Swing Trading Explained
Swing trading is a trading method used to capture short-medium term movement in a stock in which the span of trade varies from a few days to several weeks.
Swing trading uses market sentiment and technical analysis mainly to predict market movement over the course of trade. Fundamental analysis also plays a role in selecting the stocks to trade.
So in a Swing Trade, there are 4 main regions:
- Trade identification — It is done using technical analysis and market sentiments mainly.
- Entry Point — Entering the trade when certain conditions are met according to the trading rules or strategies.
- Holding period — During this period, the stock is allowed to gain the expected levels. In this period, it is important to maintain a stop-loss (maximum loss one can handle).
- Exit point — When the stock achieves the desired output, you should exit from the trade. This is done due to 2 reasons — Either the trade went wrong, and you have to realize loss according to your stop-loss, or your expected levels are achieved.
Indicators that help in Swing Trading
Swing traders will use tools like moving averages overlaid on daily or weekly candlestick charts, momentum indicators, price range tools, and measures of market sentiment. Swing traders are also on the lookout for technical patterns like the head-and-shoulders and cup-and-handle.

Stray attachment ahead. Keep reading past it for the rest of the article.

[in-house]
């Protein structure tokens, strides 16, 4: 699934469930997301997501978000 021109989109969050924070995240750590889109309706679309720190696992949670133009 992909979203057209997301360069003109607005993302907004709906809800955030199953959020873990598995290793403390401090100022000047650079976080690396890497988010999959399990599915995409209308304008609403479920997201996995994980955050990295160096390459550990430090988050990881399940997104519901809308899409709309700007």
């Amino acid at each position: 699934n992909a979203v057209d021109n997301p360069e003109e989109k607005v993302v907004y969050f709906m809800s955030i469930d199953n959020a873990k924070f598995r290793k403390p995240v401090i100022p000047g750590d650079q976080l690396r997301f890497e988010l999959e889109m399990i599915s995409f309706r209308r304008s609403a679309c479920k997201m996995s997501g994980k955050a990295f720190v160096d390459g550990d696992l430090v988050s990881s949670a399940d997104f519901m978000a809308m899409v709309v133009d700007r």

- Moving averages are usually used to confirm trends instead of predicting them.
- Volume indicator is an essential tool for swing traders as it provides insight into the strength of a new trend. The principle here is straightforward: a trend with high volume will be stronger than one with weak volume. With more traders buying or selling, there’s a better basis for the price action.
- Relative Strength Index (RSI) measures the number and size of a market’s positive and negative closes over a set number of periods. Anything over 70 is generally thought to be overbought, which can be a sign to open a short position. When the RSI drops beneath 30, meanwhile, it’s generally thought to be in oversold territory. This is often taken as a sign to go long.
Swing trading can play long or short positions. While any long or short exposure in the market can bear risk, a short position tends to carry much more potential risk due to the possibility of a short-squeeze.
Overnight swing short positions must be monitored more carefully since these require the use of margin to borrow shares. The potential of loss is technically unlimited.
The market is supreme; never believe 100% in indicators; they can help you increase your probability of success but are never fully correct, so do not blindly follow indicators.